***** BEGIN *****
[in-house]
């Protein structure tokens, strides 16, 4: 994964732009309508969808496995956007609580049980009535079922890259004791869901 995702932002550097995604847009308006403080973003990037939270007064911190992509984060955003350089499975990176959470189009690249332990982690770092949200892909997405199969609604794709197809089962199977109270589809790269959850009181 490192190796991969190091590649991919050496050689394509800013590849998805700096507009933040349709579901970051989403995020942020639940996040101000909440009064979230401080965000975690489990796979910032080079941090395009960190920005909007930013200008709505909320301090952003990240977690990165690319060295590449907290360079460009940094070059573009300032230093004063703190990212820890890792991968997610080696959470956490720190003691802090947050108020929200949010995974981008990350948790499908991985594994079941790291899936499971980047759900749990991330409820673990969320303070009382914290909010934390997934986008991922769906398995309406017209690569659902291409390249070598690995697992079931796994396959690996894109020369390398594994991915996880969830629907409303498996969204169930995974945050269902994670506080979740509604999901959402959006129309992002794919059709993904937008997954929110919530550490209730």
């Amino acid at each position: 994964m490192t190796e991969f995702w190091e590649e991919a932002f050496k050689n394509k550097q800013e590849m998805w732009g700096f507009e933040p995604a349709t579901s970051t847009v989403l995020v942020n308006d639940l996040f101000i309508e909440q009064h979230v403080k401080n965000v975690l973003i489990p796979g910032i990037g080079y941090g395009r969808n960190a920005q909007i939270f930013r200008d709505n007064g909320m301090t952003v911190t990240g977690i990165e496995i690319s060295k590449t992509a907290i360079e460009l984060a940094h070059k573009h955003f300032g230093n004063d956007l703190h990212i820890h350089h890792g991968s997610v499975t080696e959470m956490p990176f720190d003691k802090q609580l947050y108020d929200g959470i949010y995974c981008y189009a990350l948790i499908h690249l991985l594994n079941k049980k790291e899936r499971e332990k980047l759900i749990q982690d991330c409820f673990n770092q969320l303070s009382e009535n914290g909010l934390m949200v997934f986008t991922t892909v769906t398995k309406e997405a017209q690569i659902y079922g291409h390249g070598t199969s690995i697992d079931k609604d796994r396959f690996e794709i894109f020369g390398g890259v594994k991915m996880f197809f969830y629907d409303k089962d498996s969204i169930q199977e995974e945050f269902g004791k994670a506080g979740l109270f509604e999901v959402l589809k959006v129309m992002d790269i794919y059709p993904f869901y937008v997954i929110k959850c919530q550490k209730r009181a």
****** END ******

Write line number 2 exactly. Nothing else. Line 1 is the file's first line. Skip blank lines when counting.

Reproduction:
């Protein structure tokens, strides 16, 4: 994964732009309508969808496995956007609580049980009535079922890259004791869901 995702932002550097995604847009308006403080973003990037939270007064911190992509984060955003350089499975990176959470189009690249332990982690770092949200892909997405199969609604794709197809089962199977109270589809790269959850009181 490192190796991969190091590649991919050496050689394509800013590849998805700096507009933040349709579901970051989403995020942020639940996040101000909440009064979230401080965000975690489990796979910032080079941090395009960190920005909007930013200008709505909320301090952003990240977690990165690319060295590449907290360079460009940094070059573009300032230093004063703190990212820890890792991968997610080696959470956490720190003691802090947050108020929200949010995974981008990350948790499908991985594994079941790291899936499971980047759900749990991330409820673990969320303070009382914290909010934390997934986008991922769906398995309406017209690569659902291409390249070598690995697992079931796994396959690996894109020369390398594994991915996880969830629907409303498996969204169930995974945050269902994670506080979740509604999901959402959006129309992002794919059709993904937008997954929110919530550490209730």